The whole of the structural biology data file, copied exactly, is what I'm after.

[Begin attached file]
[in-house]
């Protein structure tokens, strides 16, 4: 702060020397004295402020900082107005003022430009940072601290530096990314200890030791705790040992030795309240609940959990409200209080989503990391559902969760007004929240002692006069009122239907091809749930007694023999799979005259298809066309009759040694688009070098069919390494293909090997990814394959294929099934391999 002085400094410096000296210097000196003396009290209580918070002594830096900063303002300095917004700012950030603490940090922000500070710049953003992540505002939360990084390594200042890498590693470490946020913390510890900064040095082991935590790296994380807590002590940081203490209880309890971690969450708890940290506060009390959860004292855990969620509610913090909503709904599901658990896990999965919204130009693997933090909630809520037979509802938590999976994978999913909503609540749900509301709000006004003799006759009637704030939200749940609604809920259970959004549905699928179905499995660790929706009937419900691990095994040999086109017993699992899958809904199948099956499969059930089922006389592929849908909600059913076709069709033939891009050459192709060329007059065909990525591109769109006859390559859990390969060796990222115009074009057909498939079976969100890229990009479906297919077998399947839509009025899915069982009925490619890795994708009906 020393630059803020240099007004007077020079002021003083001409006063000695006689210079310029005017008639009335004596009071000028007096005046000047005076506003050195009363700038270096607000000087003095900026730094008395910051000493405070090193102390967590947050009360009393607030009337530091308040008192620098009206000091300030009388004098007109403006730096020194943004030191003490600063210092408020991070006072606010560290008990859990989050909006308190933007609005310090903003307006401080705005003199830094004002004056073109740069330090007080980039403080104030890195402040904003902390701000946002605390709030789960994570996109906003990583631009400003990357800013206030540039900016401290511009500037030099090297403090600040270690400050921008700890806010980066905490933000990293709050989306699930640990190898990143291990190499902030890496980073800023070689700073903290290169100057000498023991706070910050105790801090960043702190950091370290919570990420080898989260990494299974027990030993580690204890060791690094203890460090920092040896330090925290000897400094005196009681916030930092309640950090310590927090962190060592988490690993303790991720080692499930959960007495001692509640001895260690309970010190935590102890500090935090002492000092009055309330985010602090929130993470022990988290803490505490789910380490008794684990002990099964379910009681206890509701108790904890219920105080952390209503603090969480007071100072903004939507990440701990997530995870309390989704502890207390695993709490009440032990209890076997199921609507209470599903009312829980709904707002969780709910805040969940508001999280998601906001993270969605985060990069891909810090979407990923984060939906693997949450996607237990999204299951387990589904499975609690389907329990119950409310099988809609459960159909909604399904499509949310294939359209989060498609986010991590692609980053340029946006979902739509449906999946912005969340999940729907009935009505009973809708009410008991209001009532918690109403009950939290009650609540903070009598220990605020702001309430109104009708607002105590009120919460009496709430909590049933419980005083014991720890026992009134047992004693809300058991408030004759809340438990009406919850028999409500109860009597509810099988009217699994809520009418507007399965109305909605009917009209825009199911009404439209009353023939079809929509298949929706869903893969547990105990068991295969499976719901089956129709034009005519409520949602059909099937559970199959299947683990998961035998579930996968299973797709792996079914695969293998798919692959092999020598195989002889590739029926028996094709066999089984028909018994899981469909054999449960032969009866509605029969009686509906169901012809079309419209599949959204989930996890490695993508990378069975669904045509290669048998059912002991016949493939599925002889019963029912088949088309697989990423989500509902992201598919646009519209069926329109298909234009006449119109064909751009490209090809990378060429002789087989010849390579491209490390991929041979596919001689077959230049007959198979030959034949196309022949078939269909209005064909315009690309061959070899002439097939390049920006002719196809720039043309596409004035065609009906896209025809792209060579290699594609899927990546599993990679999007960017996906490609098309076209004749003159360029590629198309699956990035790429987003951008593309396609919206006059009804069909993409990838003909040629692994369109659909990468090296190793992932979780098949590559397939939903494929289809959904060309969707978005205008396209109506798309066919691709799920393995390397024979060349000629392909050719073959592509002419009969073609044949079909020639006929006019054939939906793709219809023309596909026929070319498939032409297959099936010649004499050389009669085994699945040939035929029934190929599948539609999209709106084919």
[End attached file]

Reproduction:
[in-house]
């Protein structure tokens, strides 16, 4: 702060020397004295402020900082107005003022430009940072601290530096990314200890030791705790040992030795309240609940959990409200209080989503990391559902969760007004929240002692006069009122239907091809749930007694023999799979005259298809066309009759040694688009070098069919390494293909090997990814394959294929099934391999 002085400094410096000296210097000196003396009290209580918070002594830096900063303002300095917004700012950030603490940090922000500070710049953003992540505002939360990084390594200042890498590693470490946020913390510890900064040095082991935590790296994380807590002590940081203490209880309890971690969450708890940290506060009390959860004292855990969620509610913090909503709904599901658990896990999965919204130009693997933090909630809520037979509802938590999976994978999913909503609540749900509301709000006004003799006759009637704030939200749940609604809920259970959004549905699928179905499995660790929706009937419900691990095994040999086109017993699992899958809904199948099956499969059930089922006389592929849908909600059913076709069709033939891009050459192709060329007059065909990525591109769109006859390559859990390969060796990222115009074009057909498939079976969100890229990009479906297919077998399947839509009025899915069982009925490619890795994708009906 020393630059803020240099007004007077020079002021003083001409006063000695006689210079310029005017008639009335004596009071000028007096005046000047005076506003050195009363700038270096607000000087003095900026730094008395910051000493405070090193102390967590947050009360009393607030009337530091308040008192620098009206000091300030009388004098007109403006730096020194943004030191003490600063210092408020991070006072606010560290008990859990989050909006308190933007609005310090903003307006401080705005003199830094004002004056073109740069330090007080980039403080104030890195402040904003902390701000946002605390709030789960994570996109906003990583631009400003990357800013206030540039900016401290511009500037030099090297403090600040270690400050921008700890806010980066905490933000990293709050989306699930640990190898990143291990190499902030890496980073800023070689700073903290290169100057000498023991706070910050105790801090960043702190950091370290919570990420080898989260990494299974027990030993580690204890060791690094203890460090920092040896330090925290000897400094005196009681916030930092309640950090310590927090962190060592988490690993303790991720080692499930959960007495001692509640001895260690309970010190935590102890500090935090002492000092009055309330985010602090929130993470022990988290803490505490789910380490008794684990002990099964379910009681206890509701108790904890219920105080952390209503603090969480007071100072903004939507990440701990997530995870309390989704502890207390695993709490009440032990209890076997199921609507209470599903009312829980709904707002969780709910805040969940508001999280998601906001993270969605985060990069891909810090979407990923984060939906693997949450996607237990999204299951387990589904499975609690389907329990119950409310099988809609459960159909909604399904499509949310294939359209989060498609986010991590692609980053340029946006979902739509449906999946912005969340999940729907009935009505009973809708009410008991209001009532918690109403009950939290009650609540903070009598220990605020702001309430109104009708607002105590009120919460009496709430909590049933419980005083014991720890026992009134047992004693809300058991408030004759809340438990009406919850028999409500109860009597509810099988009217699994809520009418507007399965109305909605009917009209825009199911009404439209009353023939079809929509298949929706869903893969547990105990068991295969499976719901089956129709034009005519409520949602059909099937559970199959299947683990998961035998579930996968299973797709792996079914695969293998798919692959092999020598195989002889590739029926028996094709066999089984028909018994899981469909054999449960032969009866509605029969009686509906169901012809079309419209599949959204989930996890490695993508990378069975669904045509290669048998059912002991016949493939599925002889019963029912088949088309697989990423989500509902992201598919646009519209069926329109298909234009006449119109064909751009490209090809990378060429002789087989010849390579491209490390991929041979596919001689077959230049007959198979030959034949196309022949078939269909209005064909315009690309061959070899002439097939390049920006002719196809720039043309596409004035065609009906896209025809792209060579290699594609899927990546599993990679999007960017996906490609098309076209004749003159360029590629198309699956990035790429987003951008593309396609919206006059009804069909993409990838003909040629692994369109659909990468090296190793992932979780098949590559397939939903494929289809959904060309969707978005205008396209109506798309066919691709799920393995390397024979060349000629392909050719073959592509002419009969073609044949079909020639006929006019054939939906793709219809023309596909026929070319498939032409297959099936010649004499050389009669085994699945040939035929029934190929599948539609999209709106084919």